The disciplinary committee

I  may regret using up this title now if, one day in the future, I am actually called in to see the disciplinary committee about plagiarism or something. I mean hopefully I never end up being guilty of plagiarism; I’d never do it on purpose, but maybe I’d forget to reference something or reference it improperly or whatever.

No, this disciplinary committee has one member: me – and its job is to ensure that I get disciplined, which would include getting a healthy head start on my assignments instead of leaving them so last-minute that the danger of actually not referencing properly due to mental burnout is very real.

Also to ensure that my books get written. That’s a thing.

And thus we come to Nanowrimo and my progress with it, or lack thereof as the case may be.

I’m giving myself until tomorrow to get started with the actual writing, because I believe in recovering from stressful situations, and those last two essays constituted a pretty stressful situation between them. Not as stressful as last semester, but more than stressful enough – and it was all my own doing. The disciplinary committee is here to ensure that what becomes “my own doing” in the future is effective time-management and long-term planning, and then, like, actual execution of that long-term planning. Hence Nanowrimo, starting tomorrow, and actually today as well because I don’t have a draft plan and I kinda need one, like, now.

This is all according to my current Nano strategy of writing 3k words per day. If, starting tomorrow, I get 3k words in per day and hit that mark every single day – and as writing those last two essays showed me, I am certainly capable of that – then I’m set for a 70k-word zero draft by the end of Nano. Which seems like a good, solid number; it’s 10k less than my ideal, but it’s still pretty decent. I may not actually need 70k words to tell this story, let alone 80k.

Which brings me to the question: why bother with a word count at all? I mean I know that’s how Nano is set up, and I know that, from experience, a (malleable) word-count is a very useful motivator. But my good buddy Viola is writing her Nano novel scene-by-scene rather than trying to hit an arbitrary word-limit every day, and that sounds pretty good. Then there’s the legacy of this particular novel I’m trying to write: it’s my big soul-devouring teenage fantasy epic, restored to its former nonsensical just-have-fun glory plus imbued with all the stylistic and political drive I’ve acquired since I was 14 – and it’s the first zero draft I ever wrote.

And it got written because I planned out every single chapter, and stuck to that plan.

I don’t know how I did it, given my history of not being able to stick to a plan ever since then. But that may also have to do with the fact that, sine then, I haven’t made a plan to be stuck to in the first place. I’ve blathered on in dozens of Word documents about possibilities instead of putting my foot down and making a definitive decision, and then following it through to actually find out whether it’s for better or worse. And the one time I did it … well, I did it. It got done. I have this capacity, and I want to rediscover it again.

So rather than trying to hit 3k words per day, perhaps I’m better off trying to hit every stop along my narrative map by the end of November, however many – or few – words that actually requires. And that means having a pretty fucking comprehensive plan.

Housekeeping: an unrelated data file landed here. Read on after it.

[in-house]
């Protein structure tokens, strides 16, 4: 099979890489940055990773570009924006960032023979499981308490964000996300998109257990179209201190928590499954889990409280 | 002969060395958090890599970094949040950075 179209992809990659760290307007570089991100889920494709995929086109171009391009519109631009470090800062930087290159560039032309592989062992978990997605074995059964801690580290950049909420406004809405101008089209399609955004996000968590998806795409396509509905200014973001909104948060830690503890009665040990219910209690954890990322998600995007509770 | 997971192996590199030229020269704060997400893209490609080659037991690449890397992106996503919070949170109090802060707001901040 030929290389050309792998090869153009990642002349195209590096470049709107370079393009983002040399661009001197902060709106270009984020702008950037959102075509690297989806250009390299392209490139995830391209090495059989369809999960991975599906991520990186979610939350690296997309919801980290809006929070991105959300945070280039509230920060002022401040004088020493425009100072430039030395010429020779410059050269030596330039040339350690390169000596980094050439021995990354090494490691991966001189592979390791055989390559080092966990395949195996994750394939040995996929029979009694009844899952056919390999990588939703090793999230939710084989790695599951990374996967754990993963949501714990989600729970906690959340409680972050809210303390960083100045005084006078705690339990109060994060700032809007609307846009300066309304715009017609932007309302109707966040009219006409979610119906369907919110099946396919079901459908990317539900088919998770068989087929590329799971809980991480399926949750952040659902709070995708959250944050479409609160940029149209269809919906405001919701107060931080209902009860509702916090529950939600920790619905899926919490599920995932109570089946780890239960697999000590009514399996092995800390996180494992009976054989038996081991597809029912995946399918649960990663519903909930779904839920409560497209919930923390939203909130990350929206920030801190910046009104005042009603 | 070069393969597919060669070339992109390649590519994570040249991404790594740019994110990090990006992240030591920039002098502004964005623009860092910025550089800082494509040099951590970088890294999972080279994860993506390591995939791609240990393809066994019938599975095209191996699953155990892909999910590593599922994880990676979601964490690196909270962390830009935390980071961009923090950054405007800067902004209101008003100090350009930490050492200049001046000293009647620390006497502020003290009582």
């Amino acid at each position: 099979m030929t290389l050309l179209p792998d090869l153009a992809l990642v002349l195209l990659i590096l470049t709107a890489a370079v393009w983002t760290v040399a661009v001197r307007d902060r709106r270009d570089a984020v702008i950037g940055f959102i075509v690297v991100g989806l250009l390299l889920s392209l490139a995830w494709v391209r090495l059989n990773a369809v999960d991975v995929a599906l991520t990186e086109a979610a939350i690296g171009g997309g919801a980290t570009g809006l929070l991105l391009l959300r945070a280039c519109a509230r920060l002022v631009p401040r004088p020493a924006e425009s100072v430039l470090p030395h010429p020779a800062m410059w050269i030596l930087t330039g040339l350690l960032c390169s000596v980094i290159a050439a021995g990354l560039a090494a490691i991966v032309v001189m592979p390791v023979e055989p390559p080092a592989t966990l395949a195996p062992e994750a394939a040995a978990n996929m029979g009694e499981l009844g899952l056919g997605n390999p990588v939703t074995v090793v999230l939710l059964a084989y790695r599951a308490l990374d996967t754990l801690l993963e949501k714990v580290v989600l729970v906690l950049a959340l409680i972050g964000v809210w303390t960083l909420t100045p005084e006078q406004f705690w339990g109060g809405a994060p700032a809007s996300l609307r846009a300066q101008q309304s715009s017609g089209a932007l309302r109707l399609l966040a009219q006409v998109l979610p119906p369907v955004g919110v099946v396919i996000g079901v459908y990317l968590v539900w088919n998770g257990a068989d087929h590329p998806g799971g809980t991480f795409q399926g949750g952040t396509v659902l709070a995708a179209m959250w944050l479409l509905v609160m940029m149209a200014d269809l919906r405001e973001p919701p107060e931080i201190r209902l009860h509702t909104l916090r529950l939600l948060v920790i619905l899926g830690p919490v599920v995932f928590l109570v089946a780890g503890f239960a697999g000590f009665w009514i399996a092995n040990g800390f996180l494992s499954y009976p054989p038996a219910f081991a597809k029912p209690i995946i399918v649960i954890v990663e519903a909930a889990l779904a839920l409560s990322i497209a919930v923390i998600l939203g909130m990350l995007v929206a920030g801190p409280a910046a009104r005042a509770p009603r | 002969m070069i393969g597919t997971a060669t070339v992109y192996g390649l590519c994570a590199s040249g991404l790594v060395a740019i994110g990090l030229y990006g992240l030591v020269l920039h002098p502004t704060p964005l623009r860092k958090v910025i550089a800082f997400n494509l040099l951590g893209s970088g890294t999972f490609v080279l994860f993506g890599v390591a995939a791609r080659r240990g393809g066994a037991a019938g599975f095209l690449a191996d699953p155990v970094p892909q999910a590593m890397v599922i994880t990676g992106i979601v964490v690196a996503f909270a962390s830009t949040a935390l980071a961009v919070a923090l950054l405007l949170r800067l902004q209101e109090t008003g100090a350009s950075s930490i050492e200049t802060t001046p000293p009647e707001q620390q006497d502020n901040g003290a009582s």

This could be a problem.

For one: it’s a comprehensive plan. If I want to get started writing tomorrow then I need to have that plan done today, and as I’ve only got another two hours to do that, seeing as I’m going to an end-of-semester party with my fellow feminist film theorists, there’s not a lot of time to fuck around with, only compounded by the fact that there are a lot of finicky bits in this story and I’m not at all sure what I want to do with all of them. But on the other hand, maybe that’s a good thing – it’s a time constraint! And as I’ve learnt, restrictions are conducive to making decisions and being creative.

On the other other hand, what I want is not so much creativity as solidarity, because this is a plan. A plan doesn’t have to be exciting to read; it just has to be accurate. And without knowing precisely what I want to do, this planning process is going to involve either a lot of making-shit-up-as-I-go-along, which is generally what I do and ends up taking a lot longer than two hours; or it’s going to be basic and restrictive and I may not actually want to write it once I’m done.

So, one possible option: wait until tomorrow when I actually have time to plan this story out properly. I only wanted to start today because of the “3k a day” plan, and that’s gone out the window now. Starting tomorrow would certainly be good in that it would give me an extra day to play with, but if I end up making a plan that sucks I may end up spending too much time going back to fix the plan as I encounter its flaws through the process of trying to stick to it. So at some point, I have to dedicate myself to making a good, solid plan.

But then again, why not use the two hours I have now to make a time-limited plan and see if it’s any good? I can still make a better plan tomorrow if I really want to; all that matters is that it gets made, and it’s possible that what I come up with in the next two hours actually works – in which case I get to spend tomorrow writing instead of planning.

And also because it gets me working, and that is the chief goal of the disciplinary committee: to get me into the habit of working. Therefore, two hours to draft up a plan sounds like the best possible decision I could make.

So I guess I’ll do that. The pantser will become a planner once again, and the circle will be complete.

Solving writing problems by writing about them. So meta.


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